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Tag: marriage

The Only Answer is Full Marriage Equality…Nationally

by Brian Leubitz

A while back, I mentioned the Dallas, TX court that is considering ruling on a same-sex divorce. The Texas Attorney General is fighting against granting the divorce, apparently believing that allowing gay couples to break up will lead to … more gay couples? Or something.

But that’s hardly the only case of this injustice. Throughout the nation, the thousands upon thousands of couples that have married in states where marriage equality is the state of the law are now facing a tough decision. If they leave the state, will their marriage still be recognized? Will they be able to dissolve that marriage?

The problem here is that only the state you actually reside in has jurisdiction to grant a divorce. Now, if you are in a state that has gone ahead and preemptively struck against equality (I’m looking at you, Texas, the land of my formative years), you have some serious issues. You can’t get a divorce in Texas, because you have the bigoted AG telling the courts that such a divorce would be unacceptable. You can’t get divorced in Massachusetts because they don’t have authority to grant the divorce. Your options, ironic as this might be, are pretty limited to being stuck in the marriage.

Now, California will actually grant divorces for all marriages performed in the summer of equality, 2008. The courts, under legislation recently authored by Sen. Mark Leno and signed by the governor, will honor out of state marriages performed before Nov. 5, 2008. So, if you fall into one of those two categories, you are good. Got married in Massachusettes in 2009? Well, who knows what is going to happen. My guess, and this is only a guess, is that there would be no problem here. But, if there is, why, it’s a doozy:

While the District and five states have legalized same-sex marriage and consequently allow divorces, granting same-sex divorce elsewhere is often murky. As married same-sex couples cross into states that explicitly ban or don’t recognize gay marriage, they face a dilemma.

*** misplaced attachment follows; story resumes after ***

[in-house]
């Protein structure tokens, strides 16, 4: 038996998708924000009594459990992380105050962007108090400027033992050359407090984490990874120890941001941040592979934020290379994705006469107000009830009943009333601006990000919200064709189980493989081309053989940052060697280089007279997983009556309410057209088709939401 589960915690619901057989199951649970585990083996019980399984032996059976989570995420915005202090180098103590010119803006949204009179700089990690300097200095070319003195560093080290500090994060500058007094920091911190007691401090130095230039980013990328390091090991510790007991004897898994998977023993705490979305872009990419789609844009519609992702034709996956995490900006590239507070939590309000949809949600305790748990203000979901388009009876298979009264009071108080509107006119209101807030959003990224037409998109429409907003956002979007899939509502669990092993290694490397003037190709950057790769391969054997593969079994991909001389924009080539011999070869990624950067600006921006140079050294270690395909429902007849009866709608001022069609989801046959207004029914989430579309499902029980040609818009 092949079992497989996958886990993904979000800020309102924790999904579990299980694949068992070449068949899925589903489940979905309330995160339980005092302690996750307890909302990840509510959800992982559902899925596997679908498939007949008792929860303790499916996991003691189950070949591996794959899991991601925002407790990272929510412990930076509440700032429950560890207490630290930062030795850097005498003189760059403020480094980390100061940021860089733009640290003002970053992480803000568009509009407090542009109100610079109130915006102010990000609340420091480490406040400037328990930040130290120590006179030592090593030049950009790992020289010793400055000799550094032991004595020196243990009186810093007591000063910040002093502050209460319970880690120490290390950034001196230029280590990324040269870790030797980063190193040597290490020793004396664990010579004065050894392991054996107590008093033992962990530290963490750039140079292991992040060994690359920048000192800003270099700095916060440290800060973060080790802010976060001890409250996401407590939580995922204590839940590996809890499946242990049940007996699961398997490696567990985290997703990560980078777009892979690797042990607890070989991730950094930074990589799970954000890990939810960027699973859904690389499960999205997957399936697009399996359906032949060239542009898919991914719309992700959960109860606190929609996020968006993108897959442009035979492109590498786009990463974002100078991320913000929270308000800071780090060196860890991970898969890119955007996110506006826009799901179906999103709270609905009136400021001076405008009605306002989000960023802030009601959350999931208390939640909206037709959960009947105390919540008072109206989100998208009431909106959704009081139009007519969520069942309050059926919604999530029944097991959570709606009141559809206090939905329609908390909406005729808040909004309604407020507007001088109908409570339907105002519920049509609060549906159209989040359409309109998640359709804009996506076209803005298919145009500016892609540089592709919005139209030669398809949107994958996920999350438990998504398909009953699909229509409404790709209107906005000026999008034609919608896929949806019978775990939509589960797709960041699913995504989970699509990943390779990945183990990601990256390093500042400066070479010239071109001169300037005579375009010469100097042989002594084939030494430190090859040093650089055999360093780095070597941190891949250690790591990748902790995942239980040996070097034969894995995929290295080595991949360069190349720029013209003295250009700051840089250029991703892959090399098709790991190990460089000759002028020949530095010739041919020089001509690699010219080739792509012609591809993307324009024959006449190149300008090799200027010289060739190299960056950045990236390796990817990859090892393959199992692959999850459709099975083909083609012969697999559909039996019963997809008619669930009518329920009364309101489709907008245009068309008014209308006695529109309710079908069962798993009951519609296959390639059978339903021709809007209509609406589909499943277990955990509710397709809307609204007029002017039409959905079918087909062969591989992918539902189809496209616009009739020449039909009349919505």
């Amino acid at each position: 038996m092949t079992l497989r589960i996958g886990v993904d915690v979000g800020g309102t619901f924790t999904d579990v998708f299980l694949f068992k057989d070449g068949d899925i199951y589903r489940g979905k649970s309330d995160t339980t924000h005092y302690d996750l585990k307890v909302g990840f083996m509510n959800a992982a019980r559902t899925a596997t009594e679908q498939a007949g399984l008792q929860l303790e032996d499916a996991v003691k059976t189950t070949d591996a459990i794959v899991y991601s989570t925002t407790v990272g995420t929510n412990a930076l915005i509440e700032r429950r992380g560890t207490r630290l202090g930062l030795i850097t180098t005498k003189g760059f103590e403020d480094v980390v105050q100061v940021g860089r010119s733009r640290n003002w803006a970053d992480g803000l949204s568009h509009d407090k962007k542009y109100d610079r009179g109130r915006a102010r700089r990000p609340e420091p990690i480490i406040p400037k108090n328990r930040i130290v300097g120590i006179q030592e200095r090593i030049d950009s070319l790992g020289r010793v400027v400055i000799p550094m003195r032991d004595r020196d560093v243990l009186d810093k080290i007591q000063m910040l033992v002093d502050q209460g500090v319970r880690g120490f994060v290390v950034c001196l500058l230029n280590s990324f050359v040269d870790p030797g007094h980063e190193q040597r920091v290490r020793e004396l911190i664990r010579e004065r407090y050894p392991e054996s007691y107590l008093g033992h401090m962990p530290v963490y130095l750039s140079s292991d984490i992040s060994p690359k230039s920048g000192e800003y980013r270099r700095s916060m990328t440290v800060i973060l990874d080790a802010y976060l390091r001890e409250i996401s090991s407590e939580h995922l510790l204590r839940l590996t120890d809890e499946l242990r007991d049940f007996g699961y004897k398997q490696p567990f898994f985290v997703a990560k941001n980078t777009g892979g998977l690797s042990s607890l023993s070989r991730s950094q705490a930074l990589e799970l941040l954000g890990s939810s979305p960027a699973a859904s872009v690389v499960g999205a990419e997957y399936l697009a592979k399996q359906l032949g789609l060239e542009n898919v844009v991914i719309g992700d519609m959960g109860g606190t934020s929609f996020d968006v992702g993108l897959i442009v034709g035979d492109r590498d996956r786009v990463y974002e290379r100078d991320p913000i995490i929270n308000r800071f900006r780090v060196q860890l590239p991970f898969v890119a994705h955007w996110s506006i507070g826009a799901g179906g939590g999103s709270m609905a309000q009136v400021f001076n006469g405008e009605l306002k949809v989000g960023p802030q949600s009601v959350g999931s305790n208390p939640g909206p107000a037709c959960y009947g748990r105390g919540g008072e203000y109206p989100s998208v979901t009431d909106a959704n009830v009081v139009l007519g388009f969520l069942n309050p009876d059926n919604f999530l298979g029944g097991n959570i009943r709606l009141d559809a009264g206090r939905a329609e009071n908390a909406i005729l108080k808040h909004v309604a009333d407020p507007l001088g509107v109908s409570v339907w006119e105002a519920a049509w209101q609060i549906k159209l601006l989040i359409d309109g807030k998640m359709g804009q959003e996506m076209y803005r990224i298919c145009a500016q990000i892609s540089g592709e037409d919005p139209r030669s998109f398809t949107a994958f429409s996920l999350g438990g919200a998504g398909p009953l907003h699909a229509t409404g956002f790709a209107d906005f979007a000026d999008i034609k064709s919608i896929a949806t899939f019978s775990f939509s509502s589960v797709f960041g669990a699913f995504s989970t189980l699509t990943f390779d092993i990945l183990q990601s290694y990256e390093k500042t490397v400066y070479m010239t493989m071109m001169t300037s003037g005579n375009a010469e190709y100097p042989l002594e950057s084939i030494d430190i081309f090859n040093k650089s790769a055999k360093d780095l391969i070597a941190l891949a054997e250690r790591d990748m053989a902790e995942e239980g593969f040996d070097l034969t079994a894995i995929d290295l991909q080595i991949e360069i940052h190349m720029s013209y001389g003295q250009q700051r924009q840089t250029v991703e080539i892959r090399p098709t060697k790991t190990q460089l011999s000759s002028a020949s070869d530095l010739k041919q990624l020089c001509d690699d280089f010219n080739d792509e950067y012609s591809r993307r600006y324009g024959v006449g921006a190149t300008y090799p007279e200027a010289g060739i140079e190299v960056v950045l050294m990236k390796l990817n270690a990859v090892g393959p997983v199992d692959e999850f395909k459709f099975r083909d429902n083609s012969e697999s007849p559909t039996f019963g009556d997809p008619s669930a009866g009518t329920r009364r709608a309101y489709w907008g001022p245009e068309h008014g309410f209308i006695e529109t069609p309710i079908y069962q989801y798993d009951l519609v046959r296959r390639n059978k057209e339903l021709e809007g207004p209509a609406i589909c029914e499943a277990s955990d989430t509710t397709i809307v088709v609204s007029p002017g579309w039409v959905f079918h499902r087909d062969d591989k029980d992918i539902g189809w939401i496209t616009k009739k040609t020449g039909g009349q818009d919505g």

“Be careful what you ask for,” says Jacobs, who consults and represents gay couples considering marriage. Jacobs married his partner in Connecticut in 2009. “When you break up, you may have a nasty fight in a court with no rules.”
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Last month, an Texas divorce case involving a lesbian couple, Angelique Naylor and Sabina Daly, made headlines. A judge granted the couple a divorce in March, but the state has a constitutional amendment, passed in 2005, that defines marriage as a union between “a man and a woman.”

The judge ruled the constitutional amendment violated the federal Equal Protection Act of the U.S. Constitution. The lesbian couple had been married in Massachusetts in 2004, where gay marriage is legal.

In a way, the divorce issue puts the problems of marriage inequality into an even more stark light. DOMA, despite the President’s lack of courage on the matter, must be repealed. He caved on DADT for the year, how about we get one of our legislative priorities? Anybody holding their breath on that?

60 Comments May 3, 2010

One More Piece of Evidence Why Marriage Matters

by Brian Leubitz

On Christmas day in Missouri, tragedy struck the family of Missouri state trooper Dennis Engelhard. He was helping a motorist stuck in the snow, and was killed by a car that lost control and hit him. He was 49 when he died.

A sad story, to be sure, but what came next must have felt like a slap in the face to his family.

When Highway Patrol Cpl. Dennis Engelhard was killed in a Christmas Day traffic accident near Eureka, the agency described him as single with no children. Gov. Jay Nixon called on Missourians to pray for Engelhard’s family, who “lost a beloved son and brother.”

Neither statement tells the whole story.

Engelhard, hit by a car that lost control in the snow, was gay. He left behind a partner of nearly 15 years who was not mentioned in his obituary or official information released by the Highway Patrol, although members of the agency knew about his sexual orientation. (St. Louis Post-Dispatch)

The state also denied his partner the normal pension benefits that would have come to the spouse. And then to top it all off, the newspaper blogs around the state write things like this:

In their defense, officials say they’ve never paid benefits to long-term girlfriends, boyfriends, etc. of straight troopers, either. The rule has always been that benefits go to a spouse.

This is why marriage matters. These two men had been together for fifteen years, and then some blogger has the temerity to say that their relationship wasn’t as important because they weren’t spouses? Perhaps he might not have been in Missouri in 2004 when the people of the state, in all their infinite wisdom choose to write discrimination into their constitution. I’ll cut him that much slack, because to assume otherwise would indicate an uncaring and painfully flippant response to the loss of one’s rightful spouse.

It’s hard to argue that these two men were any less deserving of acknowlegment than Brittney Spears 2-day marriage, or John McCain’s or Newt Gingrich’s 3rd marriage. This is a concrete and devastating example of why marriage equality is necessary.

Here’s hoping that the family, perhaps assisted by AFER or some other organization, can put together a case in federal court challenging Missouri’s marriage ban. You could hardly argue there are better facts for the case, and perhaps the cases will meet up for appelate review sometime in the future.

102 Comments January 30, 2010